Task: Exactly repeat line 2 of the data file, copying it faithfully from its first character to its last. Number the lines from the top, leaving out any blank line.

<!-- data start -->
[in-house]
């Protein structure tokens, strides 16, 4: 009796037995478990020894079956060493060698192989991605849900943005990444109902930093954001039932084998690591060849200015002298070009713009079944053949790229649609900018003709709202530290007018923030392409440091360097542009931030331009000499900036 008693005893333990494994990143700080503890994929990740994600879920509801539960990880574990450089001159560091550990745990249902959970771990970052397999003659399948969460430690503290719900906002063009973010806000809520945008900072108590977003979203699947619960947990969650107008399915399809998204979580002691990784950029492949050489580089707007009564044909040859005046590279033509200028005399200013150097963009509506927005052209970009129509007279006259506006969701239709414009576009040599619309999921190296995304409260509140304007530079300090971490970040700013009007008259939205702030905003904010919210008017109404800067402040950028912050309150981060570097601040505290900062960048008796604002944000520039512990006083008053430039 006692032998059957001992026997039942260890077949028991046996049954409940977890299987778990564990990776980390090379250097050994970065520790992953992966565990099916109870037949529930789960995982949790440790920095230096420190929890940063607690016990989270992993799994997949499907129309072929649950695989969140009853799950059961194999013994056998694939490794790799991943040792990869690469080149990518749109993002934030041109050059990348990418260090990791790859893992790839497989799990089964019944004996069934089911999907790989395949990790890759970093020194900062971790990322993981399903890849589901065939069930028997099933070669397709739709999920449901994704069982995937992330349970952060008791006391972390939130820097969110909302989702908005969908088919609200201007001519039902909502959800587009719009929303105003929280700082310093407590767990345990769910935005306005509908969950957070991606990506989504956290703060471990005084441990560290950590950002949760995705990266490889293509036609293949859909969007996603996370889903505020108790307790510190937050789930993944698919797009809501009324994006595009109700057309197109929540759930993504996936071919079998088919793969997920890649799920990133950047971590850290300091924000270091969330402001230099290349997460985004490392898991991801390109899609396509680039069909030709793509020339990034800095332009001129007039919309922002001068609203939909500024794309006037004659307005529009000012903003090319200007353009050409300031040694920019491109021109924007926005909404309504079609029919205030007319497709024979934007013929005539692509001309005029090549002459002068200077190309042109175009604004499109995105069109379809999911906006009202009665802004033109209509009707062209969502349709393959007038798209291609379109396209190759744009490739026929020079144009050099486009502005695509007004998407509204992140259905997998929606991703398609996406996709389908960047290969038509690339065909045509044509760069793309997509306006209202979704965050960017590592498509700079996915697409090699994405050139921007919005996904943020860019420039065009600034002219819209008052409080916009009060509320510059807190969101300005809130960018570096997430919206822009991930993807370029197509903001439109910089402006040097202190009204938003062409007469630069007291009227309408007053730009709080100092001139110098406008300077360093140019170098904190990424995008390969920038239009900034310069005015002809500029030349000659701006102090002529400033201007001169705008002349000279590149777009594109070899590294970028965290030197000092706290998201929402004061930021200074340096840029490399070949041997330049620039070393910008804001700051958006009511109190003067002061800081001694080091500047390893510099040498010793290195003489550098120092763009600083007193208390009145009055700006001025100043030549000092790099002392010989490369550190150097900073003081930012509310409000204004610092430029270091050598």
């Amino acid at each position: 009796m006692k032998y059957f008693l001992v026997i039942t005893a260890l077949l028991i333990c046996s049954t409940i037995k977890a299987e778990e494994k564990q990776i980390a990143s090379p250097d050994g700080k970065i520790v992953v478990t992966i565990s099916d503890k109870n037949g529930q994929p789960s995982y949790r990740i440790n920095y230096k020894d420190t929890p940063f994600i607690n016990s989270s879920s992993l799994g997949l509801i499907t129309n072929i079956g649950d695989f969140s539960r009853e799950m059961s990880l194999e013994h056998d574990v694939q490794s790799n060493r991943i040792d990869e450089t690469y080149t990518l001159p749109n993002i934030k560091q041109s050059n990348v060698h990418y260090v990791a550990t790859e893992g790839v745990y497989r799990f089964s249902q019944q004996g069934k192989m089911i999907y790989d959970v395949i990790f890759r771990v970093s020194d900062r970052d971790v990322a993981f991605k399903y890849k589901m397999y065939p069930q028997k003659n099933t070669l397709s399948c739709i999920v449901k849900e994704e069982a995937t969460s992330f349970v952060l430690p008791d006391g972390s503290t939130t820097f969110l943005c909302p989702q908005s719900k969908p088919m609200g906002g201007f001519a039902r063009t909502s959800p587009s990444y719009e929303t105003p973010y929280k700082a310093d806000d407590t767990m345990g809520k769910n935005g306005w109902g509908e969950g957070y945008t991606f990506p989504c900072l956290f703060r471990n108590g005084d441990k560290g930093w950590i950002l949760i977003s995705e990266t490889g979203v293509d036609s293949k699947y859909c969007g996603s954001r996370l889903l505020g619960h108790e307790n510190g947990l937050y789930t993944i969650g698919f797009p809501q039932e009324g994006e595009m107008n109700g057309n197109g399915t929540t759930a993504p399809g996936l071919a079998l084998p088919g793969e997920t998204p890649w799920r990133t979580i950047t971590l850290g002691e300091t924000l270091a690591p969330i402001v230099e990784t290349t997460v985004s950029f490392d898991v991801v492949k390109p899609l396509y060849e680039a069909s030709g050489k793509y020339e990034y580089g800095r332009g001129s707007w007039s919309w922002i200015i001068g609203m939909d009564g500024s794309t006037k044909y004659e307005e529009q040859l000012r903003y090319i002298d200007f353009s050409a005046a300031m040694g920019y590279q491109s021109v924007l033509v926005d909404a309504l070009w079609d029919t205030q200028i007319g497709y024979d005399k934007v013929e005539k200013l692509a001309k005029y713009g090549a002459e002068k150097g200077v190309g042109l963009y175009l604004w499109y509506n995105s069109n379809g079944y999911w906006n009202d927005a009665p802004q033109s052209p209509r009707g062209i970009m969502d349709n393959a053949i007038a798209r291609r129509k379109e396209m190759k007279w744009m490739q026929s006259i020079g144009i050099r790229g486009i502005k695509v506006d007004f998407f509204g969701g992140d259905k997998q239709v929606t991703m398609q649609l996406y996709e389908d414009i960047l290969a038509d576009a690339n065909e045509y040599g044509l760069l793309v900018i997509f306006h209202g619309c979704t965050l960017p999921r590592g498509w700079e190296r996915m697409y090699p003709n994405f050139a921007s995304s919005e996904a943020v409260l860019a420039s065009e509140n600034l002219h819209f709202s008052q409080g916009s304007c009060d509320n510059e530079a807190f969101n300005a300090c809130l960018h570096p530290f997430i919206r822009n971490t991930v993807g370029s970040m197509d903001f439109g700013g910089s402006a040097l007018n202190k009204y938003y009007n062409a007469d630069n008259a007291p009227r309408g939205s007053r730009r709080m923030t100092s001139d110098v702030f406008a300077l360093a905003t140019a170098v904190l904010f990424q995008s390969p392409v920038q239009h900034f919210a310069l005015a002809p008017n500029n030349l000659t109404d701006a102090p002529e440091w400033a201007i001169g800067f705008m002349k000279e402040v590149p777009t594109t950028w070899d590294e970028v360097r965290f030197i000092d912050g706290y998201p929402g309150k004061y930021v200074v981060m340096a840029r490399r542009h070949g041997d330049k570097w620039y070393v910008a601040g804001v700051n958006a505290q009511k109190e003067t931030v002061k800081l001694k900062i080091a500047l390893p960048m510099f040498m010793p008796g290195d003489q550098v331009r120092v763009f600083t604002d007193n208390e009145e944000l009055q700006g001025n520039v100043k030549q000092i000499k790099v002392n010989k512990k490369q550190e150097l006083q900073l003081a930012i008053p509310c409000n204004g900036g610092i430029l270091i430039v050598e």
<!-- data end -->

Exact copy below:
């Protein structure tokens, strides 16, 4: 009796037995478990020894079956060493060698192989991605849900943005990444109902930093954001039932084998690591060849200015002298070009713009079944053949790229649609900018003709709202530290007018923030392409440091360097542009931030331009000499900036 008693005893333990494994990143700080503890994929990740994600879920509801539960990880574990450089001159560091550990745990249902959970771990970052397999003659399948969460430690503290719900906002063009973010806000809520945008900072108590977003979203699947619960947990969650107008399915399809998204979580002691990784950029492949050489580089707007009564044909040859005046590279033509200028005399200013150097963009509506927005052209970009129509007279006259506006969701239709414009576009040599619309999921190296995304409260509140304007530079300090971490970040700013009007008259939205702030905003904010919210008017109404800067402040950028912050309150981060570097601040505290900062960048008796604002944000520039512990006083008053430039 006692032998059957001992026997039942260890077949028991046996049954409940977890299987778990564990990776980390090379250097050994970065520790992953992966565990099916109870037949529930789960995982949790440790920095230096420190929890940063607690016990989270992993799994997949499907129309072929649950695989969140009853799950059961194999013994056998694939490794790799991943040792990869690469080149990518749109993002934030041109050059990348990418260090990791790859893992790839497989799990089964019944004996069934089911999907790989395949990790890759970093020194900062971790990322993981399903890849589901065939069930028997099933070669397709739709999920449901994704069982995937992330349970952060008791006391972390939130820097969110909302989702908005969908088919609200201007001519039902909502959800587009719009929303105003929280700082310093407590767990345990769910935005306005509908969950957070991606990506989504956290703060471990005084441990560290950590950002949760995705990266490889293509036609293949859909969007996603996370889903505020108790307790510190937050789930993944698919797009809501009324994006595009109700057309197109929540759930993504996936071919079998088919793969997920890649799920990133950047971590850290300091924000270091969330402001230099290349997460985004490392898991991801390109899609396509680039069909030709793509020339990034800095332009001129007039919309922002001068609203939909500024794309006037004659307005529009000012903003090319200007353009050409300031040694920019491109021109924007926005909404309504079609029919205030007319497709024979934007013929005539692509001309005029090549002459002068200077190309042109175009604004499109995105069109379809999911906006009202009665802004033109209509009707062209969502349709393959007038798209291609379109396209190759744009490739026929020079144009050099486009502005695509007004998407509204992140259905997998929606991703398609996406996709389908960047290969038509690339065909045509044509760069793309997509306006209202979704965050960017590592498509700079996915697409090699994405050139921007919005996904943020860019420039065009600034002219819209008052409080916009009060509320510059807190969101300005809130960018570096997430919206822009991930993807370029197509903001439109910089402006040097202190009204938003062409007469630069007291009227309408007053730009709080100092001139110098406008300077360093140019170098904190990424995008390969920038239009900034310069005015002809500029030349000659701006102090002529400033201007001169705008002349000279590149777009594109070899590294970028965290030197000092706290998201929402004061930021200074340096840029490399070949041997330049620039070393910008804001700051958006009511109190003067002061800081001694080091500047390893510099040498010793290195003489550098120092763009600083007193208390009145009055700006001025100043030549000092790099002392010989490369550190150097900073003081930012509310409000204004610092430029270091050598």